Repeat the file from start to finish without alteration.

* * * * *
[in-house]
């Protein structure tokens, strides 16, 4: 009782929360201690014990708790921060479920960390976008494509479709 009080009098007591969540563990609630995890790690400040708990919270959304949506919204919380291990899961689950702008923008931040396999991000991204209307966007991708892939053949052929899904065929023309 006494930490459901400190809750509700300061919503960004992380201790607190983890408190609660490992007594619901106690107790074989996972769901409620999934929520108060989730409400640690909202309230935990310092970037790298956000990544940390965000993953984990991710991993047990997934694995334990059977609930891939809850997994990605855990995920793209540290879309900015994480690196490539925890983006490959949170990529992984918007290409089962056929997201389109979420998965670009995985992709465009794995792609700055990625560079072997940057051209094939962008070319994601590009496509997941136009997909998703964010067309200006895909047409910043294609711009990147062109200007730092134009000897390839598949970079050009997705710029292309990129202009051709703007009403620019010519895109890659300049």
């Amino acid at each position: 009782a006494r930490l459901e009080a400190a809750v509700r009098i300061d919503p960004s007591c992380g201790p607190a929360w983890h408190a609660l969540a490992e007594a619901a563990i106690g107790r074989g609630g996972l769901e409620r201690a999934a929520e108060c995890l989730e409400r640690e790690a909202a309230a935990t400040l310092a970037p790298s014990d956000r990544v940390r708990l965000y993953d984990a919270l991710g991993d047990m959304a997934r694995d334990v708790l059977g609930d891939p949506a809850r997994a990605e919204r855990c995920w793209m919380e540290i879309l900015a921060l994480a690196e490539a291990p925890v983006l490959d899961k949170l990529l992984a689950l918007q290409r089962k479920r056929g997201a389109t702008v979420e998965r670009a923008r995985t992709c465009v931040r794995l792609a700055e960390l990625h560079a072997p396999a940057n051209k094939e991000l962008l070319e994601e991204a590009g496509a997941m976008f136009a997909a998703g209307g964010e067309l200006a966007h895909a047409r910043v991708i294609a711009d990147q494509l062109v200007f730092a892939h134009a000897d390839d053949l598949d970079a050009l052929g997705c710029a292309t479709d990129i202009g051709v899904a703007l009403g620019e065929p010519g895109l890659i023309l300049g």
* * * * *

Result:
[in-house]
């Protein structure tokens, strides 16, 4: 009782929360201690014990708790921060479920960390976008494509479709 009080009098007591969540563990609630995890790690400040708990919270959304949506919204919380291990899961689950702008923008931040396999991000991204209307966007991708892939053949052929899904065929023309 006494930490459901400190809750509700300061919503960004992380201790607190983890408190609660490992007594619901106690107790074989996972769901409620999934929520108060989730409400640690909202309230935990310092970037790298956000990544940390965000993953984990991710991993047990997934694995334990059977609930891939809850997994990605855990995920793209540290879309900015994480690196490539925890983006490959949170990529992984918007290409089962056929997201389109979420998965670009995985992709465009794995792609700055990625560079072997940057051209094939962008070319994601590009496509997941136009997909998703964010067309200006895909047409910043294609711009990147062109200007730092134009000897390839598949970079050009997705710029292309990129202009051709703007009403620019010519895109890659300049």
């Amino acid at each position: 009782a006494r930490l459901e009080a400190a809750v509700r009098i300061d919503p960004s007591c992380g201790p607190a929360w983890h408190a609660l969540a490992e007594a619901a563990i106690g107790r074989g609630g996972l769901e409620r201690a999934a929520e108060c995890l989730e409400r640690e790690a909202a309230a935990t400040l310092a970037p790298s014990d956000r990544v940390r708990l965000y993953d984990a919270l991710g991993d047990m959304a997934r694995d334990v708790l059977g609930d891939p949506a809850r997994a990605e919204r855990c995920w793209m919380e540290i879309l900015a921060l994480a690196e490539a291990p925890v983006l490959d899961k949170l990529l992984a689950l918007q290409r089962k479920r056929g997201a389109t702008v979420e998965r670009a923008r995985t992709c465009v931040r794995l792609a700055e960390l990625h560079a072997p396999a940057n051209k094939e991000l962008l070319e994601e991204a590009g496509a997941m976008f136009a997909a998703g209307g964010e067309l200006a966007h895909a047409r910043v991708i294609a711009d990147q494509l062109v200007f730092a892939h134009a000897d390839d053949l598949d970079a050009l052929g997705c710029a292309t479709d990129i202009g051709v899904a703007l009403g620019e065929p010519g895109l890659i023309l300049g």